Is Roger Ailes clerking for Supreme Court Justice Antonin Scalia?
One might be forgiven for thinking so following last week’s oral arguments on the health-care law before the nation’s highest court.
As has been pointed out elsewhere, some of Scalia’s questions from the bench made use of the tone and even the diction of the attacks on the Affordable Care Act frequently heard on Fox News and conservative talk-radio shows.
After Scalia picked up on the idea that a government empowered to have its citizens buy health insurance or face a penalty may also strong arm them into buy some other good, such as broccoli, Charles Fried, who served as solicitor general under President Ronald Reagan, told The Washington Post that the court was trumpeting “the most tendentious of the Tea Party arguments.”
“I even heard about broccoli,” Fried said. “The whole broccoli argument is beneath contempt. To hear it come from the bench was depressing.”
On the second day of arguments, Scalia did indeed invoke the humble crucifer.
“Why do you define the market that broadly?” Scalia asked Solicitor General Donald Verrilli. “Could you define the market? Everybody has to buy food sooner or later, so you define the market as food. Therefore everybody is in the market, therefore you can make people buy broccoli.”
Scalia was far from the first to use the idea. That distinction may go to C. Roger Vinson, a federal judge in Florida, who brought up the broccoli-as-health-care analogy during one of the earliest cases against the ACA, in December 2010.
In that case, Ian Gershengorn, an attorney with the U.S Justice Department, had argued that the government can constitutionally regulate the purchasing of health-care insurance under the Constitution’s Commerce Clause. In response, the states’ attorney, David B. Rivkin, contended the government cannot regulate what citizens choose not to do (such as not buy health insurance).
Vinson asked Rivkin, “They can decide how much broccoli everyone should eat each week?”
“Certainly,” Rivkin replied.
(Rivkin, an attorney at Baker & Hostetler in Washington D.C., told The Daily Beast that this wasn’t the only time he used a food product as a way to illustrate what he saw as flaws with the individual mandate. Recalling a previous debate with Fried, Rivkin said, “I got him to agree that if you can support the insurance purchase mandate you can support a mandate to purchase Froot Loops.”)
Ultimately, Vinson ruled that the health-care plan’s individual mandate was unconstitutional, and on those grounds found the entire piece of legislation to be unconstitutional, but when Fox reported on the case, Vinson’s broccoli remark led the story.
Then, in early February, Fox News picked up the thread, when one of its guests, Chapman University law professor John Eastman, said, “If the government can order you to buy health insurance it can order you to buy broccoli, it can order you to buy General Motors cars.”
Fox legal analyst Andrew Napolitano jumped in. “I don’t see where they found in the Constitution the authority for the Congress to force you to buy something,” Napolitano said last July on Fox. “Not a hat in the sun, not broccoli at dinner, but health insurance.”
By the time Scalia weighed in last week, the broccoli analogy had acquired slightly more legal nuance, but it was essentially the same.
To be fair, the analogy had spread beyond Fox News by that point, so Scalia could’ve picked it up in any number of places. But the justice may have betrayed his evening-TV habits on the final day of arguments, when he brought up the Cornhusker Kickback, a supposed deal that had become shorthand in certain circles for the alleged underhanded politicking that had jammed the health-care bill down the American gullet.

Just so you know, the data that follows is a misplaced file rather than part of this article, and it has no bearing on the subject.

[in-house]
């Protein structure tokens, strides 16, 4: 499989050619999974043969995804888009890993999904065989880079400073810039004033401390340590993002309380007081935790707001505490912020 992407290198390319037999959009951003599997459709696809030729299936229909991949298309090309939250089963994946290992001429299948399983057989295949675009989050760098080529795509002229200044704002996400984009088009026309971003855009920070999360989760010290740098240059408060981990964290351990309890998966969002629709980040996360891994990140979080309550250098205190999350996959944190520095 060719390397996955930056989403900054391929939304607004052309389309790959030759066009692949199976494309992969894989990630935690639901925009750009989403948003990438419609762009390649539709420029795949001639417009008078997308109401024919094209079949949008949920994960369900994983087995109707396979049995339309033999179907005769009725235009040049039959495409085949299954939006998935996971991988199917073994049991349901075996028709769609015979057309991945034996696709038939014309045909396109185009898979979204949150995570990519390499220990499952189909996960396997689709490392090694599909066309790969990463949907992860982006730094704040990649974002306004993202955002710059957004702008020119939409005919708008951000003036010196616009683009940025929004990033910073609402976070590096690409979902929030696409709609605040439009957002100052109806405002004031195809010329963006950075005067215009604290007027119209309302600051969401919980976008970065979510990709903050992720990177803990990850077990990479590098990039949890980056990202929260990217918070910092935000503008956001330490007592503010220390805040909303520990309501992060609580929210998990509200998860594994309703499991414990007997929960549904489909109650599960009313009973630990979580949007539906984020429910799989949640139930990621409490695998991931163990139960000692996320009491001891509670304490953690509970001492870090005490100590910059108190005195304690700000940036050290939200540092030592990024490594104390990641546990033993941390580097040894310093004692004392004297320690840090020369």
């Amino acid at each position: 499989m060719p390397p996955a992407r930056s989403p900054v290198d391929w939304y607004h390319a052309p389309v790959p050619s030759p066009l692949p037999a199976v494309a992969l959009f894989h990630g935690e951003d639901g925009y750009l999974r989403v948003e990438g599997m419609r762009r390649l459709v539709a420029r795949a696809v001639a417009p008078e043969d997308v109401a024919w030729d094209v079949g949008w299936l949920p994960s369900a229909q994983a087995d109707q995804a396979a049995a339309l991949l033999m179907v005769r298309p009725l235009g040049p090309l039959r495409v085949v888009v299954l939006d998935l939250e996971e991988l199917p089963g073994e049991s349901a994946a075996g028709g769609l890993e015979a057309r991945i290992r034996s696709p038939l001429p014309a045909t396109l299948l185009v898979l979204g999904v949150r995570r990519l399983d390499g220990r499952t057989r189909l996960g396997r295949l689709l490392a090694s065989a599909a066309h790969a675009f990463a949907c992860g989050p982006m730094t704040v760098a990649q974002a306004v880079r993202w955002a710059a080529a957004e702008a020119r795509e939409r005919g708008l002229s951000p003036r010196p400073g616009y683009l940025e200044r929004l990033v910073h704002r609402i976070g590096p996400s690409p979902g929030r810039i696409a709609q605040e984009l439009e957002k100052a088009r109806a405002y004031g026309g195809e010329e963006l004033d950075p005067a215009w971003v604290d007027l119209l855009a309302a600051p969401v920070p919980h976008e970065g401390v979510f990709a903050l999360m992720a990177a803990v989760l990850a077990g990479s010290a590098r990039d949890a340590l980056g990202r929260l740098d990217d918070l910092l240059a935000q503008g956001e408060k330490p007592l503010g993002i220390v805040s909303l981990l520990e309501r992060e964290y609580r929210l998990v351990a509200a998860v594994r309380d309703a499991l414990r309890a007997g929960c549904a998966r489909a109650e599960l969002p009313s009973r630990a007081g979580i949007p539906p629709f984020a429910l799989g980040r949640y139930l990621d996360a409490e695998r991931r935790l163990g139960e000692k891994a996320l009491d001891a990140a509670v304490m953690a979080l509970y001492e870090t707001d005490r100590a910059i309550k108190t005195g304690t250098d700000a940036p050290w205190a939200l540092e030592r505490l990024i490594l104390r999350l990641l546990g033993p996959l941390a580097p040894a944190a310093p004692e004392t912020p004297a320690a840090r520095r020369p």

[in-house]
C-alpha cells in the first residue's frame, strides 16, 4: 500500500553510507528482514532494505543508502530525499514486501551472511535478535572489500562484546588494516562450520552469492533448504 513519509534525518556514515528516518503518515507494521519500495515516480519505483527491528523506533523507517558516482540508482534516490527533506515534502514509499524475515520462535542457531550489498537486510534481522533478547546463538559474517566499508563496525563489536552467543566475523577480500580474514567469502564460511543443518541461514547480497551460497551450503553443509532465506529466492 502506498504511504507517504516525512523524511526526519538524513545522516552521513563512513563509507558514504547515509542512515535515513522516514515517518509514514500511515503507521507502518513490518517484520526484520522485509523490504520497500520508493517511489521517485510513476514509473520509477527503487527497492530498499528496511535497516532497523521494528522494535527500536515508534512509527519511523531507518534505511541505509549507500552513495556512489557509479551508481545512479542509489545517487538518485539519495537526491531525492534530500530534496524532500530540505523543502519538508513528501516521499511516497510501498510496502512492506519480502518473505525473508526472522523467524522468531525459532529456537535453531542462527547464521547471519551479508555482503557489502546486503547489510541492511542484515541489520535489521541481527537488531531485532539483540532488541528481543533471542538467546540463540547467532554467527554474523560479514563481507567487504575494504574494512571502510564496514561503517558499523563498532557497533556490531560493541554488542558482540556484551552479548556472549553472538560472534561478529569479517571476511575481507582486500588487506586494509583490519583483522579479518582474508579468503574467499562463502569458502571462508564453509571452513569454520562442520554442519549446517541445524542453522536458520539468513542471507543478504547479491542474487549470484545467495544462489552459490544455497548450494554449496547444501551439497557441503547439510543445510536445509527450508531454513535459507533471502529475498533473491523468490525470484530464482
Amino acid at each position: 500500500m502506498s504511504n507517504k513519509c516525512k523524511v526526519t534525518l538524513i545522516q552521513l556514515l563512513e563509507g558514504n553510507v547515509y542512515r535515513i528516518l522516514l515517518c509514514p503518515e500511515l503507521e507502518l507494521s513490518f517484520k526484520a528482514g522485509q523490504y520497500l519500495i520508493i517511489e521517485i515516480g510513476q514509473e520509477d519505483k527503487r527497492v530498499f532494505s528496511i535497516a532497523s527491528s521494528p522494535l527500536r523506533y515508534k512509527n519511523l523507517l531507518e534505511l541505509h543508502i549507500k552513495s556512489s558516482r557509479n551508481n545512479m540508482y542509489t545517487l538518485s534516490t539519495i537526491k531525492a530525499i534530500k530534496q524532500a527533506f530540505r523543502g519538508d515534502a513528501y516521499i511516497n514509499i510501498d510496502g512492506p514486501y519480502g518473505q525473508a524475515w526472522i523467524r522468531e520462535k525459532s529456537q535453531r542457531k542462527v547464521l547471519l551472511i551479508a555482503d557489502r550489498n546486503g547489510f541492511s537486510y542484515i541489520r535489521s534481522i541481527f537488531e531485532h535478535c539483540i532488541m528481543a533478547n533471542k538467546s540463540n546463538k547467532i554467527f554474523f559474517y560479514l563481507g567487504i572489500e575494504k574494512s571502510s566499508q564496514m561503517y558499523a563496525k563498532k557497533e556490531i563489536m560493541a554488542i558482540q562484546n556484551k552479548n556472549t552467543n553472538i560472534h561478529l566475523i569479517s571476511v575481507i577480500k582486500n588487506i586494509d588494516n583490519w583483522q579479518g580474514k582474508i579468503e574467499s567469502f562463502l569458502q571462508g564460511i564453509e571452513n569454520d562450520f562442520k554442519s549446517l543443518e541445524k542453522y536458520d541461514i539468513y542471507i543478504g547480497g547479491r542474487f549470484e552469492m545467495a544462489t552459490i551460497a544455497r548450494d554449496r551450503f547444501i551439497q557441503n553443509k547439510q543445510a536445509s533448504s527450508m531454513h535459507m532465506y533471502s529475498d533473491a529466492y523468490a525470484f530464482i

In brief, the Kickback was reportedly a deal cut between the Senate’s Democratic leadership and Sen. Ben Nelson of Nebraska, a Democrat who had resisted health-care reform.
Nelson selling his soul for 30 pieces of socialist silver was a favorite Fox News fable going all the way back to 2009, when the network reported on the concession that they also called the “Nebraska windfall,” quoting Republican senators who alleged that palms had been thoroughly greased.
In March of 2010, Sean Hannity brought up the deal on his Fox show while speaking with Sen. Jim DeMint of South Carolina.
“Senator DeMint, there’s been a lot of focus on this program and elsewhere, talk radio certainly has been all over this … the Cornhusker Kickback, the Louisiana Purchase, the exemption for states, the corrupt process, the bribery, the backroom deals, we went over all that with a fine-tooth comb,” Hannity said.
But as several news sources had already reported by then, the $100 million in Medicaid funding that Senate Majority Leader Harry Reid had apparently offered Nelson had been removed before the health-care bill was released in February 2010.
When Scalia brought up the deal from the bench last week, he sounded casually indifferent to—maybe even ignorant of!—its provenance.
“That would mean if we struck down nothing in this legislation but the—what’s it called?—the Cornhusker Kickback … when we strike that, down it’s clear that Congress would not have passed it without that,” Scalia said. “It was the means of getting the last necessary vote in the Senate. “
Of course, he was wrong. But if he gets all his news from Fox, how would he know?
After the oral arguments ended, Fox completed the circle, crowing over Scalia’s performance. “Scalia Burns Obama Lawyer: You Expect Us to Read 2,700 Pages?” chortled the headline of one post on Fox’s site. “Democrat’s Furious at Scalia,” screamed another.
And Napolitano, his views confirmed by one of the nation’s top judges, wrote a column on March 29 that mentioned Scalia and hammered home his favorite point: “If Congress can compel you to buy health insurance because that’s good for you and for the country’s economic health, he asked, can it force you to eat broccoli?”